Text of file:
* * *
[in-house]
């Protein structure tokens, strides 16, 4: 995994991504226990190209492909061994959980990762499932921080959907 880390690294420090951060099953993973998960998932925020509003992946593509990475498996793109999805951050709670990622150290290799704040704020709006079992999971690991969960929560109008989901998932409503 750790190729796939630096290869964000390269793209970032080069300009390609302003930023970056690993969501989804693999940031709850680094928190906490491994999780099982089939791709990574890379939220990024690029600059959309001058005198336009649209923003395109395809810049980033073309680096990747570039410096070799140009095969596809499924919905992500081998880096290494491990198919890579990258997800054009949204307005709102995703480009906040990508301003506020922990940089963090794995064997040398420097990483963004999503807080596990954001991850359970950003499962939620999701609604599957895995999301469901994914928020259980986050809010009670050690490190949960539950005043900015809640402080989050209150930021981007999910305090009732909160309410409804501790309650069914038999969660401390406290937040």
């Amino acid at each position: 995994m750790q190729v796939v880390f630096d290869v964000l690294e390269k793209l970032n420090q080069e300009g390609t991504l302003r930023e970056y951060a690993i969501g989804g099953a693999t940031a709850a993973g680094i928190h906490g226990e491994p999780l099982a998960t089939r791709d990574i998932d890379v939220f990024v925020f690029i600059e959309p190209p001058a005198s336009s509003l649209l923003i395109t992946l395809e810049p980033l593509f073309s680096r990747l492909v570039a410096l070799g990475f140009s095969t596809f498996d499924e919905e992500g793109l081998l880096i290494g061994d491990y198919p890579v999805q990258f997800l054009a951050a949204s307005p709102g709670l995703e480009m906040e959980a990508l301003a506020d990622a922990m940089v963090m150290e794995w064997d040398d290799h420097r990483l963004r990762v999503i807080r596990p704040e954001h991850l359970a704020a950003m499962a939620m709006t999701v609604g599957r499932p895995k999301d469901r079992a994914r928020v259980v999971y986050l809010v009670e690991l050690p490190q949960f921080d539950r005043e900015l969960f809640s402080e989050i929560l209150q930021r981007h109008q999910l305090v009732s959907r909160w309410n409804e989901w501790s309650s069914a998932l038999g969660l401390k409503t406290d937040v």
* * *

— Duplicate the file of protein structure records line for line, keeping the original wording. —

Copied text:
[in-house]
């Protein structure tokens, strides 16, 4: 995994991504226990190209492909061994959980990762499932921080959907 880390690294420090951060099953993973998960998932925020509003992946593509990475498996793109999805951050709670990622150290290799704040704020709006079992999971690991969960929560109008989901998932409503 750790190729796939630096290869964000390269793209970032080069300009390609302003930023970056690993969501989804693999940031709850680094928190906490491994999780099982089939791709990574890379939220990024690029600059959309001058005198336009649209923003395109395809810049980033073309680096990747570039410096070799140009095969596809499924919905992500081998880096290494491990198919890579990258997800054009949204307005709102995703480009906040990508301003506020922990940089963090794995064997040398420097990483963004999503807080596990954001991850359970950003499962939620999701609604599957895995999301469901994914928020259980986050809010009670050690490190949960539950005043900015809640402080989050209150930021981007999910305090009732909160309410409804501790309650069914038999969660401390406290937040």
């Amino acid at each position: 995994m750790q190729v796939v880390f630096d290869v964000l690294e390269k793209l970032n420090q080069e300009g390609t991504l302003r930023e970056y951060a690993i969501g989804g099953a693999t940031a709850a993973g680094i928190h906490g226990e491994p999780l099982a998960t089939r791709d990574i998932d890379v939220f990024v925020f690029i600059e959309p190209p001058a005198s336009s509003l649209l923003i395109t992946l395809e810049p980033l593509f073309s680096r990747l492909v570039a410096l070799g990475f140009s095969t596809f498996d499924e919905e992500g793109l081998l880096i290494g061994d491990y198919p890579v999805q990258f997800l054009a951050a949204s307005p709102g709670l995703e480009m906040e959980a990508l301003a506020d990622a922990m940089v963090m150290e794995w064997d040398d290799h420097r990483l963004r990762v999503i807080r596990p704040e954001h991850l359970a704020a950003m499962a939620m709006t999701v609604g599957r499932p895995k999301d469901r079992a994914r928020v259980v999971y986050l809010v009670e690991l050690p490190q949960f921080d539950r005043e900015l969960f809640s402080e989050i929560l209150q930021r981007h109008q999910l305090v009732s959907r909160w309410n409804e989901w501790s309650s069914a998932l038999g969660l401390k409503t406290d937040v």